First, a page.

Watching the new Amazon original series GOOD GIRLS REVOLT about the staff at the fictional News of the Week magazine is both enjoyable and emotional for me. The series begins in 1969, and episode 5 is New Year’s Eve ushering in 1970. (The fictional series is based on the nonfiction book THE GOOD GIRLS REVOLT: HOW THE WOMEN OF NEWSWEEK SUED THEIR BOSSES AND CHANGED THE WORKPLACE by Lynn Povich.)
The enjoyable parts of the series for me revolve around relating to the hair styles, clothes, consciousness raising, and the learning about women’s sexuality — all of which I experienced at that time. The emotional parts of the series revolve around contemplating the treatment of women then and now.
The consciousness raising for women and the anti-women treatment in the news room I experienced starting in 1972 when my husband Mitch and I got back from being stationed in Germany with the U.S. Army. Earlier, while Mitch was in the Army, I experienced the prejudice against women having professional jobs.
For all the supposed changes in the past 46 years, many things still remain the same for women. And although people could point out how slowly some things change throughout recorded history, the equal treatment (and equal pay) of women should not be one of those areas that changes so slowly since the 1960s.
I personally try to do my part in improving the perception of women. This started when I taught news writing courses at Temple University Center City in the mid-70s. I tried to change both male and female students’ perception of women because these perceptions influenced how the students wrote about women. I even had a collection of insulting women references in newspaper articles at the time, including articles from the front page of The Wall Street Journal. (I still remember the reference to “the blond” in an article about the Panama Canal.)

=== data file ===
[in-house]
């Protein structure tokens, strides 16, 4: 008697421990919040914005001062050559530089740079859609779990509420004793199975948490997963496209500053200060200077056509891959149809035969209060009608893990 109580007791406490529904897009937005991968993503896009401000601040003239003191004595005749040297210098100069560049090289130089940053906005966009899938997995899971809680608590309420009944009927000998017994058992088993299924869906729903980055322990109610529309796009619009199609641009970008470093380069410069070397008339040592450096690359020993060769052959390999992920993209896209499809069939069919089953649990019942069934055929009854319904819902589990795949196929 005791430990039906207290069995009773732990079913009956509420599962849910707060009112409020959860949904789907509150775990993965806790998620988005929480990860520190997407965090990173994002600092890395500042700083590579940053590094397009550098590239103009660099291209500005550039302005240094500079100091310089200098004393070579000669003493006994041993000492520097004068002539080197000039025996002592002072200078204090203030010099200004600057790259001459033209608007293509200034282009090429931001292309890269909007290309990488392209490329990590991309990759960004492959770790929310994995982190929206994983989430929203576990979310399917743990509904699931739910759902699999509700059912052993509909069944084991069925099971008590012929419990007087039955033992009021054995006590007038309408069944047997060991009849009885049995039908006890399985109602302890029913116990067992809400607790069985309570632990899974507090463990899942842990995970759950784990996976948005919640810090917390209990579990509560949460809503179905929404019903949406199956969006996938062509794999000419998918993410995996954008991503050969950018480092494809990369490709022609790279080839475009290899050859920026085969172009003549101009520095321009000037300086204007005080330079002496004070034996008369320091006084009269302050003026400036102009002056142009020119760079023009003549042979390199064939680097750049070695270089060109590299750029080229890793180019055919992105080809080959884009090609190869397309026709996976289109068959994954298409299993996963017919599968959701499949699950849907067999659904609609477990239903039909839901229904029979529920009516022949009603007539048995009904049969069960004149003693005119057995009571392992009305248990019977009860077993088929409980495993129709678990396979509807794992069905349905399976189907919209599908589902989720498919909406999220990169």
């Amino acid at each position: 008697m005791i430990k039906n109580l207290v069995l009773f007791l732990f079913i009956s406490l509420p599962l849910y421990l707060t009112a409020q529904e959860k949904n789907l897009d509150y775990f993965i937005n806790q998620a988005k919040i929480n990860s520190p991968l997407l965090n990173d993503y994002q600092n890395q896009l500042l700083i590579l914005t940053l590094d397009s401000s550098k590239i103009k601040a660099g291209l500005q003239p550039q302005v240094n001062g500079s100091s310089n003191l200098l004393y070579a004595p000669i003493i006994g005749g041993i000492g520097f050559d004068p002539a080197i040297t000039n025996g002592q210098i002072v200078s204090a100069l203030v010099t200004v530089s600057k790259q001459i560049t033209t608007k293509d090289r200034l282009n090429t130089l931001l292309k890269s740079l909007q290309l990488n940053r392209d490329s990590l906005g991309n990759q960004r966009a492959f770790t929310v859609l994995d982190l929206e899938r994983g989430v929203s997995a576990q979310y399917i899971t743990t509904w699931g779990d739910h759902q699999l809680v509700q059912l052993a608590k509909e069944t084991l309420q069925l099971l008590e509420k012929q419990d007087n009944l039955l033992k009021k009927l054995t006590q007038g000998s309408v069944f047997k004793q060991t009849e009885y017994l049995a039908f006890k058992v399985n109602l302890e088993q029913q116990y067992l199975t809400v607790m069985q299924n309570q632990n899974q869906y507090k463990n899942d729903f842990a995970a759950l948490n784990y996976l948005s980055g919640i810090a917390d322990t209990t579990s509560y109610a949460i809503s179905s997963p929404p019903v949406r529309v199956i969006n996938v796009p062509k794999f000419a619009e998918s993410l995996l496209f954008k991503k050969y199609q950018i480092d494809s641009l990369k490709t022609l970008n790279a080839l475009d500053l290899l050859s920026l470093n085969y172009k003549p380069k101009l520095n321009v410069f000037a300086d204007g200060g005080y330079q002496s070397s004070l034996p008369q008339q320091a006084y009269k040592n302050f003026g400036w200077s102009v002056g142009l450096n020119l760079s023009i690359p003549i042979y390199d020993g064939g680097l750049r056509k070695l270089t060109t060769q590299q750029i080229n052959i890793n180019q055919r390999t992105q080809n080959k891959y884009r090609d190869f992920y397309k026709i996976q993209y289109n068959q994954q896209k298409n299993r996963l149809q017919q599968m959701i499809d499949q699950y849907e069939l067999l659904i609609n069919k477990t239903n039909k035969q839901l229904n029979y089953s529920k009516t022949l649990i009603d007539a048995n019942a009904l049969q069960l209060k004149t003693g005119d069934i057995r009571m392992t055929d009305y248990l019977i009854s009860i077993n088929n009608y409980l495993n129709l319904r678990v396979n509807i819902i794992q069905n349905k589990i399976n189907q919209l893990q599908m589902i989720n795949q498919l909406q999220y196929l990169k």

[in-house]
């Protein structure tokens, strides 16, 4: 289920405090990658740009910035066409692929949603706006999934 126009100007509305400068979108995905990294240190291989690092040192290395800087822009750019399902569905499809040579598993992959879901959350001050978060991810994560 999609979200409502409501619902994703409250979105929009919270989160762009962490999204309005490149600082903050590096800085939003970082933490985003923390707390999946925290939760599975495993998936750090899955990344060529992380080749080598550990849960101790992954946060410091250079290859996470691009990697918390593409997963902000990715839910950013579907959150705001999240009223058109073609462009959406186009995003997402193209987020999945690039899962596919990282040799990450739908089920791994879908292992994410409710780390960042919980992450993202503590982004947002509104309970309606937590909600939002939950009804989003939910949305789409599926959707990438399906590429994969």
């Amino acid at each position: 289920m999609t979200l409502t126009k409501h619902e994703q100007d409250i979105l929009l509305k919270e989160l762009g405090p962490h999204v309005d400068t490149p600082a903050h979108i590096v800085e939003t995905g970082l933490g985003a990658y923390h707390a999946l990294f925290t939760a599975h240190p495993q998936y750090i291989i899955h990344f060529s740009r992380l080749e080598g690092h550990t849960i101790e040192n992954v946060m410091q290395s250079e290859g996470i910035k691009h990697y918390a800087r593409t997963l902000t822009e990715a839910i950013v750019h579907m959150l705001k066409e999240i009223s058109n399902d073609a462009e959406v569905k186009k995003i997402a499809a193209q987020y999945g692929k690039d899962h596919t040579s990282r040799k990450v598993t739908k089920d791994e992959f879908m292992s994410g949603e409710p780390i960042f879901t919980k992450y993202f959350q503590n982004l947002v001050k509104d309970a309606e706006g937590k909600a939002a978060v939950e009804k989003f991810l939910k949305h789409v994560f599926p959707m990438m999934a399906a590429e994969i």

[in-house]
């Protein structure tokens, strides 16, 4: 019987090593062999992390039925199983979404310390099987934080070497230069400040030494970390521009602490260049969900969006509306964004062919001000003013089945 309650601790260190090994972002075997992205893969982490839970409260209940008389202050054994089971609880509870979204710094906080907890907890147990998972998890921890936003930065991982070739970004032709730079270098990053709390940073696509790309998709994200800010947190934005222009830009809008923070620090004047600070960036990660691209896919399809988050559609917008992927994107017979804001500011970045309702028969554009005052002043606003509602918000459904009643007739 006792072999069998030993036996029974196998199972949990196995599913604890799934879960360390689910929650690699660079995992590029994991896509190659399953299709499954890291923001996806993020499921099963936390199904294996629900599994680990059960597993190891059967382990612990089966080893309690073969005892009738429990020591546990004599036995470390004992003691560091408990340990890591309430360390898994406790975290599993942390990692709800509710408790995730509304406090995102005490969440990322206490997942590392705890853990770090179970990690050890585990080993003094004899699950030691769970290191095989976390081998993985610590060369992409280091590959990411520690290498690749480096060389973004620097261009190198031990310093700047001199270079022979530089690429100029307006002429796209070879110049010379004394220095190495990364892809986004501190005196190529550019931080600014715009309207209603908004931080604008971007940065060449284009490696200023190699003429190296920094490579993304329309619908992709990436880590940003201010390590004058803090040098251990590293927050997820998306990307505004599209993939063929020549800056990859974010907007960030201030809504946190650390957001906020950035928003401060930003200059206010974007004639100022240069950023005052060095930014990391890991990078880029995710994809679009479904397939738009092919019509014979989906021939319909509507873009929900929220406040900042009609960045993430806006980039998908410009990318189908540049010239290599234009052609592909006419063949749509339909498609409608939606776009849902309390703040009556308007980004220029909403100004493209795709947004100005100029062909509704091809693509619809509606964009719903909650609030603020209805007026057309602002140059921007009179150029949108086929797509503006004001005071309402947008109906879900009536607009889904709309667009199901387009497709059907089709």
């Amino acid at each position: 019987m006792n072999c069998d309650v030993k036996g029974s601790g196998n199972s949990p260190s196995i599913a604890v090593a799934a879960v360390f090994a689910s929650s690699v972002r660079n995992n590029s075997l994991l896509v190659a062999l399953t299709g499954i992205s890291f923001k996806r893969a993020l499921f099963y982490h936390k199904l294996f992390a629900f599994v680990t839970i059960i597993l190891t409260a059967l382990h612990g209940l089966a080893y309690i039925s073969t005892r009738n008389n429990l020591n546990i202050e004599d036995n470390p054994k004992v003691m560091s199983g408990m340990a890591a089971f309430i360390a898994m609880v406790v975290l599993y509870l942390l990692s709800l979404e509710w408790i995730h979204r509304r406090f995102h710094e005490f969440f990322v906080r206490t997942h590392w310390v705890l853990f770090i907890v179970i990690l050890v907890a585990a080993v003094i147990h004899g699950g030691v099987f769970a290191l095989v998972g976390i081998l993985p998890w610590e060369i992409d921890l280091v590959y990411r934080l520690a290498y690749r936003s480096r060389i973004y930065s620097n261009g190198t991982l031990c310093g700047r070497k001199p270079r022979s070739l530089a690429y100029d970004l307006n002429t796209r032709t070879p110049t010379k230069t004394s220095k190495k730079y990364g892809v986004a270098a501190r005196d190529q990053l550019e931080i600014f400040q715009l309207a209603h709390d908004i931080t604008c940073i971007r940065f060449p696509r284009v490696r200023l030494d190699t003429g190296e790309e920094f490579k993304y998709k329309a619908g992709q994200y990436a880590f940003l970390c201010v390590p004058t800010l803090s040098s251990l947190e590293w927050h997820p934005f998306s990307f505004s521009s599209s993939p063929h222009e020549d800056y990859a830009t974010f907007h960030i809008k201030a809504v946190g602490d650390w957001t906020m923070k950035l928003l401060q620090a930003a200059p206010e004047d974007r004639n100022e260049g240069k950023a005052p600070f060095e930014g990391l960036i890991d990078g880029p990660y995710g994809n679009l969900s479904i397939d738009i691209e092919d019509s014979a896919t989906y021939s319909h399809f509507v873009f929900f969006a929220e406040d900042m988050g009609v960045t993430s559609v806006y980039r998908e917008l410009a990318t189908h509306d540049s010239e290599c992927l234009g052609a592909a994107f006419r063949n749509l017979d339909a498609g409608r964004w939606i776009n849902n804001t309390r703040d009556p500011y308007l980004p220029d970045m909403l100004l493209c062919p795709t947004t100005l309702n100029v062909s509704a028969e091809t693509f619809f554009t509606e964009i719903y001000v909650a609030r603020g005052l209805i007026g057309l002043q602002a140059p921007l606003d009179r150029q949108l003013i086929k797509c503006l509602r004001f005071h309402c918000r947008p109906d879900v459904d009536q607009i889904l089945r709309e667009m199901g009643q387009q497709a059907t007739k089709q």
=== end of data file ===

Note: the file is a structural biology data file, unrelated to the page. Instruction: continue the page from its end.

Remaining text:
Then in my fictional writing as well as my blog post writing I try to portray strong roles for women. This is very important because I believe that many people do not perceive the difference between reality and fiction. A woman pilot in real life or in fiction can equally encourage other women to consider becoming a pilot.
The ongoing “put down” of women still happens all around us. One has only to look at advertising to see discriminatory gender portrayals — and video games may be some of the worse perpetrators of negative female images. Really, do all the women characters have to wear skimpy outfits?
Today I saw a billboard on the side of a bus advertising the new TV show PITCH, which is about a female pitcher in the major leagues. She is portrayed in the billboard in a skimpy top so that her breasts are accentuated. How shameful that a series which could actually help promote the acceptance of women in professional sports still uses a “sexy” photo to advertise the show.
In conclusion, I recommend watching GOOD GIRLS REVOLT on Amazon, and then considering whether — 46 years from 1970 — have we women really gotten that much farther than we were then?
© 2016 Miller Mosaic LLC
Phyllis Zimbler Miller (@ZimblerMiller) has an M.B.A. from The Wharton School and is the author of fiction and nonfiction books/ebooks. Phyllis is available by skype for book group discussions and may be reached at firstname.lastname@example.org
Her Kindle fiction ebooks may be read for free with a Kindle Unlimited monthly subscription — see www.amazon.com/author/phylliszimblermiller — and her Kindle nonfiction ebooks may also be read for free with a Kindle Unlimited monthly subscription — see www.amazon.com/author/phylliszmiller